Jed Buell's Midgets (a vaudeville troupe) star in the dramatic Western musical, "The Terror of Tiny Town" (Columbia Pictures 1938).
Principal shooting was done in Placerita Canyon at Ernie Hickson's Placeritos (Monogram) Ranch, later called Melody Ranch, although this publicity
still appears to have been shot somewhere else.
8x10 glossy later-generation copy print autographed by August Clarence Swenson (1917–2009), who portrayed a preacher (uncredited). Other than later-in-life
retrospectives, his only other known screen role came in 1939 when he played a Munchkin soldier (also uncredited) in "The Wizard of Oz," which paid him $700.
About "The Terror of Tiny Town"
[Watch Full Movie]
Long before the term "politically correct" entered the lexicon, Jed Buell and his troupe of Little People made a serious Western — not the spoof you might have expected — in Placerita Canyon. The year was 1938 and Trem Carr and Ernie Hickson had just moved their Western movie town up the road to the present location of Melody Ranch two years earlier. They had started leasing it to Monogram by this time, but several other companies filmed there, as well.
If some of the voices in this all-midget cast sound familiar, that's because a year later, many of them landed roles as "Munchkins" in a better known picture starring Judy Garland. The hero of our film, Billy Curtis, was the Munchkin City Father. Early in our film we see George and Olive Brasno, a real-life brother and sister performance act from New Jersey who went by the stage names Colonel Tim and Lady Tiny (and other names). The Brasnos passed on a chance to appear in "Oz," believing, probably correctly, that they would make more money staying in vaudeville.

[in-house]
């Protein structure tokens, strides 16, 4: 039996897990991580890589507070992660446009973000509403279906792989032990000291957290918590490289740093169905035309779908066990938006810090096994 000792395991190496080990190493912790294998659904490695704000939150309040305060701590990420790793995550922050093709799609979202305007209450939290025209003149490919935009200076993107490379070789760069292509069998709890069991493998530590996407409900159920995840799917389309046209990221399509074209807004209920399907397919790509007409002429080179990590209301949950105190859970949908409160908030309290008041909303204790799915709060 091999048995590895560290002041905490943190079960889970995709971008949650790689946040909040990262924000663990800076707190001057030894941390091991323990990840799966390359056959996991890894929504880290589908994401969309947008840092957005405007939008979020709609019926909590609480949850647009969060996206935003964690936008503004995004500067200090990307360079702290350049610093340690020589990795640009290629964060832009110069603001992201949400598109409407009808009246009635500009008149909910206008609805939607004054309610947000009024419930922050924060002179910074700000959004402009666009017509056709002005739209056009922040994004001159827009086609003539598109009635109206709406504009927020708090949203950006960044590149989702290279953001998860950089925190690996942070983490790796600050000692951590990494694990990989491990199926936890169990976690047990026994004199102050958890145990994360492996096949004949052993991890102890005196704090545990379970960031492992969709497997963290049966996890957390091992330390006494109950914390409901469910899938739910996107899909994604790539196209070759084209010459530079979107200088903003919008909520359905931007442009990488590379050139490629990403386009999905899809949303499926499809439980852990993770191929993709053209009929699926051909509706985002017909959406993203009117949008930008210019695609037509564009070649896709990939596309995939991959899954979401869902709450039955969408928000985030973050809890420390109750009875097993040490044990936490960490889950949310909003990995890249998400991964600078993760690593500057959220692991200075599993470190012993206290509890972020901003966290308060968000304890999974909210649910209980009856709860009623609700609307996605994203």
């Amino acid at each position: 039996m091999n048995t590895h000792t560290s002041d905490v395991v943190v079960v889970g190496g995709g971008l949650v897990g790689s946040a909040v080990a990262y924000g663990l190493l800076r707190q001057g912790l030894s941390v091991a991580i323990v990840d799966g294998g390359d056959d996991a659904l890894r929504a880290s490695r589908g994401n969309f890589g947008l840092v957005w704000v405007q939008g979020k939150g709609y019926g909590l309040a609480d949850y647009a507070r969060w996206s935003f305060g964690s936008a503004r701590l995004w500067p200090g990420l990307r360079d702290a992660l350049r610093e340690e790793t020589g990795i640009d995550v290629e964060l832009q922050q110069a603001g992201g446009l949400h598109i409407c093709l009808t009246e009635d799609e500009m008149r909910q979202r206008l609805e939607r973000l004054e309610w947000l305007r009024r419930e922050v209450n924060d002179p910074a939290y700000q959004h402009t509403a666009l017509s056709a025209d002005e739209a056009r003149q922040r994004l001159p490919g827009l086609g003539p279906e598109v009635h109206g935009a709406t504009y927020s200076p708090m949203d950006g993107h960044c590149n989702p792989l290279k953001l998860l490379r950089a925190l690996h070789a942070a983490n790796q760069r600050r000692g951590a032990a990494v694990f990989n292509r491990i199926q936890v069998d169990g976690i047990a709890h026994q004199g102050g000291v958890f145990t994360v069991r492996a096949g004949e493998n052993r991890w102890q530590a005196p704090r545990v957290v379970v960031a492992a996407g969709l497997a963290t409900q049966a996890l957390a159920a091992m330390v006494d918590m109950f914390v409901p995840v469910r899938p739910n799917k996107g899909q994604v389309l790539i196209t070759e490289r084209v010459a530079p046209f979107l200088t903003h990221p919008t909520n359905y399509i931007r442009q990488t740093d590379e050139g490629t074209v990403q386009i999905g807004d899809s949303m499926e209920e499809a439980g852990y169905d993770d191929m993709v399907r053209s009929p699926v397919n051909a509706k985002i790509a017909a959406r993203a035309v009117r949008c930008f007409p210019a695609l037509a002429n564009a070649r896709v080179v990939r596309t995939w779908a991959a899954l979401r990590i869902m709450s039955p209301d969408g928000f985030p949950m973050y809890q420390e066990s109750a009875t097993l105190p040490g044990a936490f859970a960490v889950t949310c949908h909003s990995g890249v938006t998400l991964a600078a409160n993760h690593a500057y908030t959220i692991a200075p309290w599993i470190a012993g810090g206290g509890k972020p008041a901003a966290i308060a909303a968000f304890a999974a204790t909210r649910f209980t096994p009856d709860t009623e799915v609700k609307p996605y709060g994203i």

You might notice that some of the cast members speak German. That's because several of them were in (Leo) Singer's Midgets, a troupe from Vienna that moved to the United States after the outbreak of World War I.
If "Tiny Town" holds together as a serious Western, that would be credit to its director, Sam Newfield, who churned out countless B-Westerns in the 1930s and 1940s featuring the likes of Ken Maynard, Bob Steele, Tim McCoy and Johnny Mack Brown — many of them shot in Placerita Canyon.
As for Buell, he got his start in the Mack Sennett studio and in 1937 cast an African-American big band singer named Herb Jeffries in his first leading role on the silver screen. Filmdom's first black singing cowboy, Jeffries holds his rightful place on Newhall's Walk of Western Stars.
A final note about our hero Billy Curtis as Buck Lawson. Curtis (1909-1988) had an active film career that lasted until his death. His TV credits stretch from the "Batman" series to "Laverne & Shirley," and in film from "The Incredible Shrinking Man" to "High Plains Drifter" with Clint Eastwood. Curtis shunned roles that were demeaning to little people, and taken at face value, the "Tiny Town" script plays it straight. But that's not to say the studios played it straight. Movie posters proclaimed, "Half-Pints in 10-Gallon Hats!" and Curtis didn't like it when the audience laughed. He was once quoted as saying, "I played the good guy who put the bad guy behind bars at the end, just like John Wayne. And I kissed the pretty girl, just like he did. So what the hell's so funny?"